Prepping a Slab Floor

This story shows how to prevent tile floors from cracking by properly preparing a slab floor.

Intro

Water is the enemy of all building materials. Concrete floors, particularly those at or below grade, are especially vulnerable. Don't install any kind of tile on a slab until you fix water problems.

Condensation on water pipes and walls occurs in hot weather and is not technically a water problem. Increase ventilation to relieve condensation.

Install or fix gutters and slope soil away from the foundation so water runs away from it. If this doesn't fix the problem, consult a drainage specialist.

Cover isolated, inactive cracks with an isolation membrane "bandage." Completely cover new concrete and any floors suspected of developing cracks. Fix active cracks before tiling -- don't cover them up.

Checklist

Time
From 30 to 45 minutes per square yard

Tools
Repair or degloss surface: 4-foot level, hammer, cold chisel, margin and mason's trowels, grinder, sanding block, vacuum, brush, mop Repair structural defect: sledge, crowbar, wheelbarrow Install membrane: roller, mason's trowel, rented floor sander.

Skills
Using a level, trowel, and power grinder

Prep
Remove or repair existing flooring

Materials
Repair/degloss surface: hydraulic cement or thinset, muriatic acid, rubber gloves Repair structural defect: gravel, reinforcing wire, concrete mix, 2x4 screed Install membrane: membrane, adhesive

Step 1

Divide the slab into imaginary 6-foot sections and check each section with a 4-foot level. Mark cracks, high spots, and other defects with a carpenter's pencil.

Cracks may be a sign of structural defect. Some may be repairable. Others may require professional help.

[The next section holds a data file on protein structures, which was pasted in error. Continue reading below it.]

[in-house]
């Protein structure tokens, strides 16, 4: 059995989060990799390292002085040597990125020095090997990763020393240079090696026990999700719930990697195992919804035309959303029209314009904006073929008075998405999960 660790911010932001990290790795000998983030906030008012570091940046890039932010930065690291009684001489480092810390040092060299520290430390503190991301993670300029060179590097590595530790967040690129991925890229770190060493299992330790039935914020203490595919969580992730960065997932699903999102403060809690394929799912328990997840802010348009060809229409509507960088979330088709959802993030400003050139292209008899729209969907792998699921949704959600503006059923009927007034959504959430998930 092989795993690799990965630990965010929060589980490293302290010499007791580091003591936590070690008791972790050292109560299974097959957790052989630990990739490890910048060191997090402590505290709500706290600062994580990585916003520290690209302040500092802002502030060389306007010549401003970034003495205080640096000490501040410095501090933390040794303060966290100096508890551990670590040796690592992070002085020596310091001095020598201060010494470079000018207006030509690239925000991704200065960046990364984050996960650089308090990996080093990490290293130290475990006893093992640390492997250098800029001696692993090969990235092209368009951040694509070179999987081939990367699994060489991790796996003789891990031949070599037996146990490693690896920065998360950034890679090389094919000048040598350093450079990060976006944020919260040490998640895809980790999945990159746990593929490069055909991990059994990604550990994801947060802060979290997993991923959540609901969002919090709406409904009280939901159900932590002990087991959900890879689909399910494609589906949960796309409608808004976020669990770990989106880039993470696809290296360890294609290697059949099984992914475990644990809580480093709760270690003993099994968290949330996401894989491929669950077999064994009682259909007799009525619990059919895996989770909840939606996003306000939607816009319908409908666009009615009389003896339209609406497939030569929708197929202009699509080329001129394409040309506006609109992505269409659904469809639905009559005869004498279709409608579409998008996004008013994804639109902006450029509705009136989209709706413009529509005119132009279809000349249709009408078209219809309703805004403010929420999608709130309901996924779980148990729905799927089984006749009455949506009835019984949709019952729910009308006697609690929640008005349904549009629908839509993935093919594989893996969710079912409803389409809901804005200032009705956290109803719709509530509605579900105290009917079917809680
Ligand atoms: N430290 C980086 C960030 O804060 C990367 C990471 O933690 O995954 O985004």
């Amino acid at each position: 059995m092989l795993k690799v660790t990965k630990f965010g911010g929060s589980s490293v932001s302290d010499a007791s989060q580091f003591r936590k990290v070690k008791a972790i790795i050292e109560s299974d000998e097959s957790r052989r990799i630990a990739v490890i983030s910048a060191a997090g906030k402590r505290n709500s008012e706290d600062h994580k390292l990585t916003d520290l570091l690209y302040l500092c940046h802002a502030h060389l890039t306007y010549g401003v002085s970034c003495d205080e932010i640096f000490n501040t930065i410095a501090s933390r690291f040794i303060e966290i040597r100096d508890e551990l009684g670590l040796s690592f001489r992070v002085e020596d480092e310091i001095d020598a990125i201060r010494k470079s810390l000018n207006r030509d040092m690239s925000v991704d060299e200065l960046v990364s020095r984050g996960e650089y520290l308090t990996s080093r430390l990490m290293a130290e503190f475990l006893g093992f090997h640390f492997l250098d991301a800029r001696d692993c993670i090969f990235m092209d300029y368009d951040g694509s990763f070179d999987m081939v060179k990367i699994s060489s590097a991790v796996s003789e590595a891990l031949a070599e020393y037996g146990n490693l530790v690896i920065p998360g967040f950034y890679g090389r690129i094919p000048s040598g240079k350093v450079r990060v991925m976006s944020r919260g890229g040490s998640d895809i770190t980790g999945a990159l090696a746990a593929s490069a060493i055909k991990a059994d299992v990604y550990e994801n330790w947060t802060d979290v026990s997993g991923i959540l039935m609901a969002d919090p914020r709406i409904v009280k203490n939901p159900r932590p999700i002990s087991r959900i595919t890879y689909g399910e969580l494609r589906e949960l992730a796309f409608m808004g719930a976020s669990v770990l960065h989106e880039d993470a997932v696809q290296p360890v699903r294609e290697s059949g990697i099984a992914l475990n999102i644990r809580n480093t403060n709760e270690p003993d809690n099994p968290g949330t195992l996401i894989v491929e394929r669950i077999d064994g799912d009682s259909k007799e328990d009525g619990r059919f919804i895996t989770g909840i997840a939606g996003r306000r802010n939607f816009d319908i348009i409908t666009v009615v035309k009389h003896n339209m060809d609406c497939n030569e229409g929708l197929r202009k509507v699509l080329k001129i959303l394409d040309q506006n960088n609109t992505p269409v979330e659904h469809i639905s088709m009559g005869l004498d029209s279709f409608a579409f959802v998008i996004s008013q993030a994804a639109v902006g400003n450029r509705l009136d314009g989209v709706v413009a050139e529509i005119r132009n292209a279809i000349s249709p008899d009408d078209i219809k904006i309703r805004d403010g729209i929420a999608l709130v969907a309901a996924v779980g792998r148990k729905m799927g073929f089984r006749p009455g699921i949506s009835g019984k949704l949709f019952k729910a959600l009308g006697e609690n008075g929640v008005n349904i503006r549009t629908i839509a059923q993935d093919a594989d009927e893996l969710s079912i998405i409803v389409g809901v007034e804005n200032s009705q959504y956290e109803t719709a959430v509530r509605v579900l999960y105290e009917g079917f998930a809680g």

Step 2

Use a high-quality hammer or small sledge and a cold chisel to open small cracks so you can fill them. If possible, angle the chisel into each side of the crack to create a recess wider at the bottom of the crack than at the top. This will help hold the patching cement more securely.

Step 3

Wash out the crack with water and fill it with quick-setting hydraulic cement or thinset. Use a margin trowel or mason's trowel and feather out the edges until the patch is level with the surrounding surface.

Step 4

To fill depressions in the slab, pour a small amount of thinset or self-leveling compound into the depression and level it with a trowel. Add thinset or compound and feather the edges until it's level with the floor.

Step 5

Grind down any high spots you have marked using a grinder equipped with a masonry-grit abrasive wheel. A right-angle grinder makes this job go quickly. Hold a vacuum hose near the grinder to remove the dust as you work. Vacuum and damp-mop the surface thoroughly.

What If... A Slab has a Waxed, Sealed, or Smooth Finish?

Thinset and other adhesives will not bind to surfaces that are waxed, sealed, painted, or finished to a gloss with a steel trowel. You can tell if your slab is waxed or sealed if spilled water beads up on it. If water soaks in and the surface is otherwise slick and smooth, it is likely to have been finished with a steel trowel.

Roughen slick or painted finishes with a sanding block or rented floor sander. Make your own sanding block by tacking a sheet of coarse abrasive on an 8-inch 2x4. Using light pressure, scuff the entire floor. Vacuum the floor when finished.

Remove wax and sealers with a solution of 4 parts water to 1 part muriatic acid. Using a scrub brush, scour the floor with the acid wash. Rinse the slab with clear water and let it dry thoroughly.

Muriatic acid is highly caustic. Follow the manufacturer's directions and wear eye protection, rubber gloves, and old clothing. Ventilate the area.


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